Sometimes, when I talk to friends, I hear them say things that to my ears sound like diminishments of themselves: “I don’t have the–intellectual or emotional or moral–quality X” or “I am not as good as Y when it comes to X.” They sound resigned to this self-description, this self-understanding. I think I see things differently; I think I see ample evidence of the very quality they seem to find lacking in themselves. Sometimes, I act on this differing assessment of mine, and rush to inform them they are mistaken. They are my friends; their lowered opinion of themselves must hurt them, in their relationships with others, in their ability to do the best they can for themselves. I should ‘help.’ It seems like the right thing to do. (This goes the other way too; sometimes my friends offer me instant correctives to putatively disparaging remarks I make about myself.)
But on occasion, I bite my tongue. I have heard this assessment too many times from this person. My previous interjections and interventions have had no effect. They are caught up in this conception of themselves; when they look in a mirror they know what they see–or want to see. And this recalcitrance of theirs makes me wonder whether my swooping in on from high will have any efficacy, and even more fundamentally, whether it is even warranted or desirable.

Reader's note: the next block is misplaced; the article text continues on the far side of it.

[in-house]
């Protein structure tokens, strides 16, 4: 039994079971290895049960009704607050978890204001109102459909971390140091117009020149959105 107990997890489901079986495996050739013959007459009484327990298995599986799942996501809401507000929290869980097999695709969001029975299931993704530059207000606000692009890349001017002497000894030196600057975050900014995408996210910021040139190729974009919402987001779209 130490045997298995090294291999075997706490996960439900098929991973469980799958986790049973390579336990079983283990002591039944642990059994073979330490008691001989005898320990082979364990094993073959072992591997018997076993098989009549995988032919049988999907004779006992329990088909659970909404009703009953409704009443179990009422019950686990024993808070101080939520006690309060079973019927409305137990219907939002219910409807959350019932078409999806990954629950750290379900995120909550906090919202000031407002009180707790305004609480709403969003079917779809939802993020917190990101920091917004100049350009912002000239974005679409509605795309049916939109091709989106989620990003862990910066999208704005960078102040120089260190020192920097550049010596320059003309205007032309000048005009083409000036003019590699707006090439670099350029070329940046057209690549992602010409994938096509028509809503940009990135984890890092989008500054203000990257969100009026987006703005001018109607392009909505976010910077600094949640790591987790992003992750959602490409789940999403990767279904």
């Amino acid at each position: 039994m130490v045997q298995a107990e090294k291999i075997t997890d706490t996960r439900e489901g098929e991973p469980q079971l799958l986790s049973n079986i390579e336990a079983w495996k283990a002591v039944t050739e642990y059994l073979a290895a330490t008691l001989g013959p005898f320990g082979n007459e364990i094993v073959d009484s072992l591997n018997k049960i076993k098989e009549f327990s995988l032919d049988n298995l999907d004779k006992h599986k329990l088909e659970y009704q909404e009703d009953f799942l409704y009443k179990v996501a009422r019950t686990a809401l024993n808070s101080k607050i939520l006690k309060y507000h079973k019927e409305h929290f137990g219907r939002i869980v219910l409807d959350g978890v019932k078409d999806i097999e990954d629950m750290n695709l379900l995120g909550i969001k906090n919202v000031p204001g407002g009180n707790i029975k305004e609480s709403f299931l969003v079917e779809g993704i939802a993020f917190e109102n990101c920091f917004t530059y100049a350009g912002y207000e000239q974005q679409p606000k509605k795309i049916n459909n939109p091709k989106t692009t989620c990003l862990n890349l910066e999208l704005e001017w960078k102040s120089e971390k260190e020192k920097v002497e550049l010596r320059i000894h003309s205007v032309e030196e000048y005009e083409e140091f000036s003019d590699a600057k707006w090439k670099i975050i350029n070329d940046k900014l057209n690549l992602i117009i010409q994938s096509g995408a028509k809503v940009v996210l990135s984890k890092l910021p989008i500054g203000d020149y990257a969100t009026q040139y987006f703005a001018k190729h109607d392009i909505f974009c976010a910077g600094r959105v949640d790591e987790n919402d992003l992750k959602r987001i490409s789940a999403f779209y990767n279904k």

My friends are complex creatures, as all humans are. We encounter diverse personas in them, tips of icebergs we too often mistake for the not-visible mass that lurks below the water. They have constructed their selves over an extended period of time. Its components have been assembled by a process whose details are unknown to the rest of us. The self-assessments they offer me are their glimpses of this self, and they are part of this ongoing process of self construction. But my view is a partial one, occluded by all kinds of boundaries and barriers–physical and psychological. I do not know what role is played by this kind of self-assessment in their psychic economy.
Perhaps they use this kind of lowered ranking of themselves as a spur to improvement, as a warning against complacency, as a spark that lights some fuse. Perhaps making this concession, here, to a nagging doubt that they have entertained about their self-worth, allows them to offer more inflated assessments of themselves in other domains, ones in which a more exalted rating enables more of their lives’ ends and purposes to be realized. As therapists–and their patients–are fond of saying, we are the way we are because in some shape or fashion this is how we choose to be; this is what works for us, even if not for others. Some value of ours, even if it is not one esteemed by others, is preserved by so doing. Perhaps there is a payoff visible to my friends who talk thus, even if not to me.
And so, I wonder if I really should rush in to interfere with this project underway, a unique and distinctive one.
2 thoughts on “On Not ‘Interfering’ With Others’ Self-Conceptions”
I really enjoy your blog.
Obvious points, perhaps, but their view is partial, blocked, distorted, too, quite possibly much more so than yours. And the ‘we are the way we are because we in some way want to me’ point, this strikes me as very implausible. I myself am sometimes not the way I want to be, as a parent, say, for reasons not to do with it’s reflecting a value of mine. It’s stress, sleep deprivation, distraction, etc etc.